by Matt Brown
(Editor’s note: This is the 2nd in a 10-part series on how our evangelistic witness looks different than it did a generation ago.)
Sometimes it feels like there’s a hole in evangelism. There just aren’t programs to rally behind like there used to be a generation or two ago. Church campaigns like Evangelism Explosion or the Four Spiritual Laws were hugely effective for the past generation, but are not nearly as influential today.
I heard a story about a prominent pastor who had a wealthy donor asking where he could invest a significant amount of money in strategies reaching the next generation. The pastor searched and couldn’t find anything the donor would think was sufficient. The pastor was smart and innovative, and had a good pulse on things taking place
Is there a gap taking place in evangelism these days?
I definitely think evangelism looks significantly different than it did a generation or two ago.
People are different, and times have changed in some pretty significant ways. For instance, the Internet first came about in the 1990s, and social media within only the past ten years. These have fundamentally changed the way we communicate and relate to other people.
Some ministries that were doing well before this have now had to close their doors because they weren’t able to effectively change with the times. Of course, God is sovereign over all, and not surprised by any of this.
Some of the changes in evangelism are good. We need to take on a new mantle like David setting aside Saul’s armor before facing Goliath; he knew the old ways would only slow him down.
I believe one of the most important evangelism books for our generation today is Unbelievable Gospel by Jonathan Dodson. The book is theologically deep and gospel centered, but focuses on how our attitudes and approaches need to shift to be more effective in presenting Jesus to our friends and neighbors. One of the primary reasons it resonated with me is that all of the other dozens of evangelism books I’ve read seem to be for the past generation. This was the first book I’ve come across that represents a wise, winsome approach that can help you reach people today.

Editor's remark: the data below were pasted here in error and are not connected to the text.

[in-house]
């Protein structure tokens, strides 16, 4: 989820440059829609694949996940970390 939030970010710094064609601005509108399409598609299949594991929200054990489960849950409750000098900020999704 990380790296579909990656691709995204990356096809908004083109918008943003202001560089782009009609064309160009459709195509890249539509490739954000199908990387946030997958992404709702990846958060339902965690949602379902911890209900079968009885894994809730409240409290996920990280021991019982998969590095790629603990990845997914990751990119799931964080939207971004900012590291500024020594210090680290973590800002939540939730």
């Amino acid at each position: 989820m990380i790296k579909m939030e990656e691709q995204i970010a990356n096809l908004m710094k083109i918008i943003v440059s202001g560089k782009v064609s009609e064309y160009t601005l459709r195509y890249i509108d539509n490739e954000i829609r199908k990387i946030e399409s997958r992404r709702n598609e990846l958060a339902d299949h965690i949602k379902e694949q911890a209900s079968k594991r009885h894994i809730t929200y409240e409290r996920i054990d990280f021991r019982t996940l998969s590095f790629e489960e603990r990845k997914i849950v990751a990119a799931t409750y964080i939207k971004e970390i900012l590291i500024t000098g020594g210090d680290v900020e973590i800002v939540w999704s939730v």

Let me share a couple of critical points from the book:
RELATIONSHIP: People in our generation tend not to trust strangers or advertisements. Relationship and authenticity speak volumes when sharing the gospel.
DIGNITY: Giving people the dignity of their own opinions and beliefs is vital in the journey to pointing people to Christ.
PROCESS: Evangelism is more of a process than an event. We need to be willing to go the long haul with people, answering questions, offering grace, showing love, and not trying to add a spiritual notch to our belt. The reality is, if every Christian shared the gospel with just a few people throughout his or her entire life, the entire world would be saved. The burden to reach the world doesn’t rest on us—it is God’s mission, and we play our small part.
MOTIVATION: One of the most important areas Dodson helps us consider is our heart motivation for sharing the gospel. People can sniff out when we are simply sharing our faith out of guilt or pressure. He challenges us to root our sharing in a love for Jesus and love for others. This heart motivation will speak volumes in how we approach people with love, rather than programs or spiritual pressure from our leaders.
Matt Brown (@evangelistmatt) is an evangelist, author of Awakening, and founder ofThink Eternity. He and his wife, Michelle, are impacting thousands of people with the gospel each year through live events and online. They also minister to a quarter million followers on social media daily.